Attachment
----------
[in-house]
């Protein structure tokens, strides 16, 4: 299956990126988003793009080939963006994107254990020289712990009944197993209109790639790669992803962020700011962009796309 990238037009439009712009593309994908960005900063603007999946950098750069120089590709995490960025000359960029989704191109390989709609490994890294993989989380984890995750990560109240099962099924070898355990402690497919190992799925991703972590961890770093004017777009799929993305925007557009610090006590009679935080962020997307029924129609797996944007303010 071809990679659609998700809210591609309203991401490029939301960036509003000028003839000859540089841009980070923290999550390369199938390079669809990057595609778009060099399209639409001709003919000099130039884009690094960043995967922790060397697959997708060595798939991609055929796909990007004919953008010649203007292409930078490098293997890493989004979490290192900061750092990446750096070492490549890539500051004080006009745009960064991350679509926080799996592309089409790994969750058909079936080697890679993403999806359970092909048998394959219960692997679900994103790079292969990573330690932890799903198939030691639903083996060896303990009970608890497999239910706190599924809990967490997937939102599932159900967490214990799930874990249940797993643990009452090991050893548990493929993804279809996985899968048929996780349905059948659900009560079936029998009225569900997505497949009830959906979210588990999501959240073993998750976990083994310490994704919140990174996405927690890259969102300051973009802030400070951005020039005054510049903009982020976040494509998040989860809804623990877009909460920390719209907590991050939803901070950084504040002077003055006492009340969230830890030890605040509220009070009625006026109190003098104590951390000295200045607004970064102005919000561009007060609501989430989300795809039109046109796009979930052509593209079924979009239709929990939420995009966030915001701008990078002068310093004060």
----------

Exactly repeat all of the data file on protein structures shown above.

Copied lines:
[in-house]
């Protein structure tokens, strides 16, 4: 299956990126988003793009080939963006994107254990020289712990009944197993209109790639790669992803962020700011962009796309 990238037009439009712009593309994908960005900063603007999946950098750069120089590709995490960025000359960029989704191109390989709609490994890294993989989380984890995750990560109240099962099924070898355990402690497919190992799925991703972590961890770093004017777009799929993305925007557009610090006590009679935080962020997307029924129609797996944007303010 071809990679659609998700809210591609309203991401490029939301960036509003000028003839000859540089841009980070923290999550390369199938390079669809990057595609778009060099399209639409001709003919000099130039884009690094960043995967922790060397697959997708060595798939991609055929796909990007004919953008010649203007292409930078490098293997890493989004979490290192900061750092990446750096070492490549890539500051004080006009745009960064991350679509926080799996592309089409790994969750058909079936080697890679993403999806359970092909048998394959219960692997679900994103790079292969990573330690932890799903198939030691639903083996060896303990009970608890497999239910706190599924809990967490997937939102599932159900967490214990799930874990249940797993643990009452090991050893548990493929993804279809996985899968048929996780349905059948659900009560079936029998009225569900997505497949009830959906979210588990999501959240073993998750976990083994310490994704919140990174996405927690890259969102300051973009802030400070951005020039005054510049903009982020976040494509998040989860809804623990877009909460920390719209907590991050939803901070950084504040002077003055006492009340969230830890030890605040509220009070009625006026109190003098104590951390000295200045607004970064102005919000561009007060609501989430989300795809039109046109796009979930052509593209079924979009239709929990939420995009966030915001701008990078002068310093004060």